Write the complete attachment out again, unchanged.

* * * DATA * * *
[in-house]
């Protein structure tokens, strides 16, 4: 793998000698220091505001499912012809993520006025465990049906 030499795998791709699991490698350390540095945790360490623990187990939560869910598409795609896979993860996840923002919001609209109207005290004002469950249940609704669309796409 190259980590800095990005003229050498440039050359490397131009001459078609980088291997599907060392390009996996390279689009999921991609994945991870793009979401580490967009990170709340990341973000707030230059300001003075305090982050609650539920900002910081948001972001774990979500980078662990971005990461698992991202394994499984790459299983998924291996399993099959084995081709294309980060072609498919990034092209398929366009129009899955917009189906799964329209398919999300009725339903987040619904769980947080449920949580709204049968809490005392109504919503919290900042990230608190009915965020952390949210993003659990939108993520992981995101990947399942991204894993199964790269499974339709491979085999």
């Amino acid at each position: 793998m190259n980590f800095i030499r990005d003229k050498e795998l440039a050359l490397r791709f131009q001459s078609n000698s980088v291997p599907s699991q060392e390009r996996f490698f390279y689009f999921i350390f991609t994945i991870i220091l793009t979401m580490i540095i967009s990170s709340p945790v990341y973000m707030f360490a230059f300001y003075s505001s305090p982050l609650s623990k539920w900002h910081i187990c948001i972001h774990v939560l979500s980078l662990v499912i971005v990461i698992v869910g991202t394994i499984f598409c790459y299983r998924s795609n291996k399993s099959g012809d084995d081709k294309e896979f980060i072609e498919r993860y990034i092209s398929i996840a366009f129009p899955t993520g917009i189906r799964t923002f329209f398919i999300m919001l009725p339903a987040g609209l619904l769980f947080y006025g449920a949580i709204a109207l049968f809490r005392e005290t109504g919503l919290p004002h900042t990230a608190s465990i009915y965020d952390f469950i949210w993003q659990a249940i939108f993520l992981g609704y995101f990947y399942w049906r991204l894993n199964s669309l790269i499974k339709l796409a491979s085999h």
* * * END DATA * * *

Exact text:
[in-house]
């Protein structure tokens, strides 16, 4: 793998000698220091505001499912012809993520006025465990049906 030499795998791709699991490698350390540095945790360490623990187990939560869910598409795609896979993860996840923002919001609209109207005290004002469950249940609704669309796409 190259980590800095990005003229050498440039050359490397131009001459078609980088291997599907060392390009996996390279689009999921991609994945991870793009979401580490967009990170709340990341973000707030230059300001003075305090982050609650539920900002910081948001972001774990979500980078662990971005990461698992991202394994499984790459299983998924291996399993099959084995081709294309980060072609498919990034092209398929366009129009899955917009189906799964329209398919999300009725339903987040619904769980947080449920949580709204049968809490005392109504919503919290900042990230608190009915965020952390949210993003659990939108993520992981995101990947399942991204894993199964790269499974339709491979085999």
């Amino acid at each position: 793998m190259n980590f800095i030499r990005d003229k050498e795998l440039a050359l490397r791709f131009q001459s078609n000698s980088v291997p599907s699991q060392e390009r996996f490698f390279y689009f999921i350390f991609t994945i991870i220091l793009t979401m580490i540095i967009s990170s709340p945790v990341y973000m707030f360490a230059f300001y003075s505001s305090p982050l609650s623990k539920w900002h910081i187990c948001i972001h774990v939560l979500s980078l662990v499912i971005v990461i698992v869910g991202t394994i499984f598409c790459y299983r998924s795609n291996k399993s099959g012809d084995d081709k294309e896979f980060i072609e498919r993860y990034i092209s398929i996840a366009f129009p899955t993520g917009i189906r799964t923002f329209f398919i999300m919001l009725p339903a987040g609209l619904l769980f947080y006025g449920a949580i709204a109207l049968f809490r005392e005290t109504g919503l919290p004002h900042t990230a608190s465990i009915y965020d952390f469950i949210w993003q659990a249940i939108f993520l992981g609704y995101f990947y399942w049906r991204l894993n199964s669309l790269i499974k339709l796409a491979s085999h």